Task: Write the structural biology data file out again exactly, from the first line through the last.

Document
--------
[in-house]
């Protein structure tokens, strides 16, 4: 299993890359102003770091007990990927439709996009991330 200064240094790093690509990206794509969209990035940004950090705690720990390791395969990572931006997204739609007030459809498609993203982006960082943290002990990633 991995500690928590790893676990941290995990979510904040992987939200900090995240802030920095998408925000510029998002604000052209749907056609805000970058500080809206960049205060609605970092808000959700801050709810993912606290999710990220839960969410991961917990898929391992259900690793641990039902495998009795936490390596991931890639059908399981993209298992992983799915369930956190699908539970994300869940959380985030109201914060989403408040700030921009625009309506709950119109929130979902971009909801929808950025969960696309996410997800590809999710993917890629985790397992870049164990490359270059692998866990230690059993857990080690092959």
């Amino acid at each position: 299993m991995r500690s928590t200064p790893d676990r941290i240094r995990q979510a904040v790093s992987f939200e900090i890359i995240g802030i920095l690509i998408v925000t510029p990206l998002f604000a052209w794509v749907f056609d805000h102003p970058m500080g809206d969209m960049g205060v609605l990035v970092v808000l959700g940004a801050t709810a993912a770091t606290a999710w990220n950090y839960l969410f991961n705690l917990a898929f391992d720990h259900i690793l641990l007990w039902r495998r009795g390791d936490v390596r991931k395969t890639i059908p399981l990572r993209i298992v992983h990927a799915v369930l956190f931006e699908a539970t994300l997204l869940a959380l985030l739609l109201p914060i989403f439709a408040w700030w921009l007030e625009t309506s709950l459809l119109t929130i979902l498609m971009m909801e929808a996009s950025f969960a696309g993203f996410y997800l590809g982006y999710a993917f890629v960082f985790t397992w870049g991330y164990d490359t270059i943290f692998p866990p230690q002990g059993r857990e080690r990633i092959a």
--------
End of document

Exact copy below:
[in-house]
């Protein structure tokens, strides 16, 4: 299993890359102003770091007990990927439709996009991330 200064240094790093690509990206794509969209990035940004950090705690720990390791395969990572931006997204739609007030459809498609993203982006960082943290002990990633 991995500690928590790893676990941290995990979510904040992987939200900090995240802030920095998408925000510029998002604000052209749907056609805000970058500080809206960049205060609605970092808000959700801050709810993912606290999710990220839960969410991961917990898929391992259900690793641990039902495998009795936490390596991931890639059908399981993209298992992983799915369930956190699908539970994300869940959380985030109201914060989403408040700030921009625009309506709950119109929130979902971009909801929808950025969960696309996410997800590809999710993917890629985790397992870049164990490359270059692998866990230690059993857990080690092959």
């Amino acid at each position: 299993m991995r500690s928590t200064p790893d676990r941290i240094r995990q979510a904040v790093s992987f939200e900090i890359i995240g802030i920095l690509i998408v925000t510029p990206l998002f604000a052209w794509v749907f056609d805000h102003p970058m500080g809206d969209m960049g205060v609605l990035v970092v808000l959700g940004a801050t709810a993912a770091t606290a999710w990220n950090y839960l969410f991961n705690l917990a898929f391992d720990h259900i690793l641990l007990w039902r495998r009795g390791d936490v390596r991931k395969t890639i059908p399981l990572r993209i298992v992983h990927a799915v369930l956190f931006e699908a539970t994300l997204l869940a959380l985030l739609l109201p914060i989403f439709a408040w700030w921009l007030e625009t309506s709950l459809l119109t929130i979902l498609m971009m909801e929808a996009s950025f969960a696309g993203f996410y997800l590809g982006y999710a993917f890629v960082f985790t397992w870049g991330y164990d490359t270059i943290f692998p866990p230690q002990g059993r857990e080690r990633i092959a």